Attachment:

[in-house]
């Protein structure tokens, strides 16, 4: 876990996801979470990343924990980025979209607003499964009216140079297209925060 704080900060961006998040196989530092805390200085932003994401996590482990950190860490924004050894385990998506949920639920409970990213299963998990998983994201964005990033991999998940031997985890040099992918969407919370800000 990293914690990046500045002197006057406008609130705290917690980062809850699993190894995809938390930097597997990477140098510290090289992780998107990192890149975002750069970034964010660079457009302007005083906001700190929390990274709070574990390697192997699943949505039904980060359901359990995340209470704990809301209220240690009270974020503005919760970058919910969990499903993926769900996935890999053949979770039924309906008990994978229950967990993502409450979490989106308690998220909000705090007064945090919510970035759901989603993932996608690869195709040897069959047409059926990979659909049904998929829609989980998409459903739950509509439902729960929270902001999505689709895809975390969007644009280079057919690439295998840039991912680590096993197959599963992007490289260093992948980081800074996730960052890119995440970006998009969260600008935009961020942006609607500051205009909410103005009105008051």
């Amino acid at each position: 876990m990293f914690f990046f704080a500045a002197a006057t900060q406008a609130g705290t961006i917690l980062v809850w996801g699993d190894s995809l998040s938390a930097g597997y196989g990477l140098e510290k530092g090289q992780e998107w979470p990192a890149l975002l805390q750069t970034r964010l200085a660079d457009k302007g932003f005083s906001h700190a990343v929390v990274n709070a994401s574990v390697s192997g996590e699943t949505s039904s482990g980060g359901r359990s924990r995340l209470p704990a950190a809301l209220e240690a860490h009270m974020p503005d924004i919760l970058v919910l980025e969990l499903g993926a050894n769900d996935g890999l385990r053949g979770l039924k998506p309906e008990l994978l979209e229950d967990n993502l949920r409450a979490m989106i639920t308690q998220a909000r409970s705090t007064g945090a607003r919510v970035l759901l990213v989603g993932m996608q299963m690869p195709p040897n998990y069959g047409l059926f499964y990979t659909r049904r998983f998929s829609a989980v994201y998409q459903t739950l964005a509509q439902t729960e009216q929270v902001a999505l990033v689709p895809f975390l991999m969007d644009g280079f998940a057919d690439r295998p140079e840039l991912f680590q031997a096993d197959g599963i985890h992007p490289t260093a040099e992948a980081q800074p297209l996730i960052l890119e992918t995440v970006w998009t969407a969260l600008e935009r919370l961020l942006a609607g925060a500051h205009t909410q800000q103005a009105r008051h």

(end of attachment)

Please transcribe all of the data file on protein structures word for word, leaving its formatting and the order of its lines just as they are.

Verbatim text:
[in-house]
């Protein structure tokens, strides 16, 4: 876990996801979470990343924990980025979209607003499964009216140079297209925060 704080900060961006998040196989530092805390200085932003994401996590482990950190860490924004050894385990998506949920639920409970990213299963998990998983994201964005990033991999998940031997985890040099992918969407919370800000 990293914690990046500045002197006057406008609130705290917690980062809850699993190894995809938390930097597997990477140098510290090289992780998107990192890149975002750069970034964010660079457009302007005083906001700190929390990274709070574990390697192997699943949505039904980060359901359990995340209470704990809301209220240690009270974020503005919760970058919910969990499903993926769900996935890999053949979770039924309906008990994978229950967990993502409450979490989106308690998220909000705090007064945090919510970035759901989603993932996608690869195709040897069959047409059926990979659909049904998929829609989980998409459903739950509509439902729960929270902001999505689709895809975390969007644009280079057919690439295998840039991912680590096993197959599963992007490289260093992948980081800074996730960052890119995440970006998009969260600008935009961020942006609607500051205009909410103005009105008051």
């Amino acid at each position: 876990m990293f914690f990046f704080a500045a002197a006057t900060q406008a609130g705290t961006i917690l980062v809850w996801g699993d190894s995809l998040s938390a930097g597997y196989g990477l140098e510290k530092g090289q992780e998107w979470p990192a890149l975002l805390q750069t970034r964010l200085a660079d457009k302007g932003f005083s906001h700190a990343v929390v990274n709070a994401s574990v390697s192997g996590e699943t949505s039904s482990g980060g359901r359990s924990r995340l209470p704990a950190a809301l209220e240690a860490h009270m974020p503005d924004i919760l970058v919910l980025e969990l499903g993926a050894n769900d996935g890999l385990r053949g979770l039924k998506p309906e008990l994978l979209e229950d967990n993502l949920r409450a979490m989106i639920t308690q998220a909000r409970s705090t007064g945090a607003r919510v970035l759901l990213v989603g993932m996608q299963m690869p195709p040897n998990y069959g047409l059926f499964y990979t659909r049904r998983f998929s829609a989980v994201y998409q459903t739950l964005a509509q439902t729960e009216q929270v902001a999505l990033v689709p895809f975390l991999m969007d644009g280079f998940a057919d690439r295998p140079e840039l991912f680590q031997a096993d197959g599963i985890h992007p490289t260093a040099e992948a980081q800074p297209l996730i960052l890119e992918t995440v970006w998009t969407a969260l600008e935009r919370l961020l942006a609607g925060a500051h205009t909410q800000q103005a009105r008051h």